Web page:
The Seven Tiers of Suns
hen the 6,000-year period of creative meditation is completed,
the substances will begin to condense. The first substance that
condenses from the mind into existence is magnetism. So the first
sun starts as a purely magnetic sun and remains that way for many
billions of years.
Now, the creation of the universe is a simple effortless process involving
only the imagination, but the description of the process using words, written or
spoken, is very difficult.
The creation of all stars is sequential, as already stated, with one star being
initiated or ‘set in place’ every 7,000 years. But before each star is set in its
place, there is a larger process of coordination of all the heavenly bodies that
will coexist in a given region. Such regions are divided into seven tiers, like
circles within circles. The first tier or smallest circle is a solar system such as ours,
and is made up of planets orbiting a sun. The second tier is made up of a
group of solar systems revolving around a larger sun.
These larger suns also form a group or family of suns that revolve around an
even larger sun, forming a third tier. This pattern is repeated identically, with
each tier much larger than the one before, up to the seventh tier.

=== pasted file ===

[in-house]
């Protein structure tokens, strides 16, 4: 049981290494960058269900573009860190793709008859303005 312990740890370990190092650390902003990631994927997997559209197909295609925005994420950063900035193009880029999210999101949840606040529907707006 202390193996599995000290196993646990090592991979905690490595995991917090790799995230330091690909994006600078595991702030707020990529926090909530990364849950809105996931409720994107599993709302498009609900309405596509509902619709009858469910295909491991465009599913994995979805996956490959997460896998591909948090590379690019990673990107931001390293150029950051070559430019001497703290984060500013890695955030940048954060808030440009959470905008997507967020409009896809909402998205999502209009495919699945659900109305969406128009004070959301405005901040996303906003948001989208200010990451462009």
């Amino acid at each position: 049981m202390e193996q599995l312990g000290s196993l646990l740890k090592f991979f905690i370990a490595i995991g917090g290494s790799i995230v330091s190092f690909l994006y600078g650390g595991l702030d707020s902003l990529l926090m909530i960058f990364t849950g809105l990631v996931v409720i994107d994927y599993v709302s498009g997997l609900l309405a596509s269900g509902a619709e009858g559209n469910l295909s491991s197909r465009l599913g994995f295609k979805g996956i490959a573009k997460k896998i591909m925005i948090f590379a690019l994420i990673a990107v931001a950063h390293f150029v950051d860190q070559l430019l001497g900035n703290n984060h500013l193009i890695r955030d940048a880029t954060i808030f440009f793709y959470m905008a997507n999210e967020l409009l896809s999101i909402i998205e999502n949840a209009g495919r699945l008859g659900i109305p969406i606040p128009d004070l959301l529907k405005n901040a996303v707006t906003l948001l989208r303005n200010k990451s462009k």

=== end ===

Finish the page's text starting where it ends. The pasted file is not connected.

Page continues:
The seventh tier is a group of galaxies orbiting around what may be called
a galactic sun, for lack of a better word. Therefore there are seven tiers or
classes of suns. Our sun is a first tier sun, and together with its companions such
as Alpha Centauri, Sirius, the Pleiades, and many other, revolve around a
much larger sun, called a second tier, or second class sun. The second class
suns are created before the first class suns, and the third class suns are
created before the second class and so on, up to the seventh tier sun, which
is the largest and the first to be created.
But all the higher class suns remain as purely magnetic suns for a long
time, even after the first class suns like ours have completely condensed and
appear as orbs of light. Thus the higher tier suns remain invisible, and are
known to modern scientists only by their ‘gravitational’ effects. As stated
before, these effects are not ‘gravitational’, unless ‘gravitational’ is redefined
Because of the large size of these suns compared to first class suns like our
sun, their magnetic attraction is much stronger. And because they remain as
purely magnetic suns for a long time, without any light substance to make
them visible, they’re quite an enigma to modern scientists. They can detect
the ‘gravitational pull’ (magnetic attraction) that it exerts on all neighboring
space objects, even on light itself, yet they themselves remain invisible. For this
reason they are called ‘black holes’.http://blackrootscience.com/akbar.html
The Seven Tiers of Suns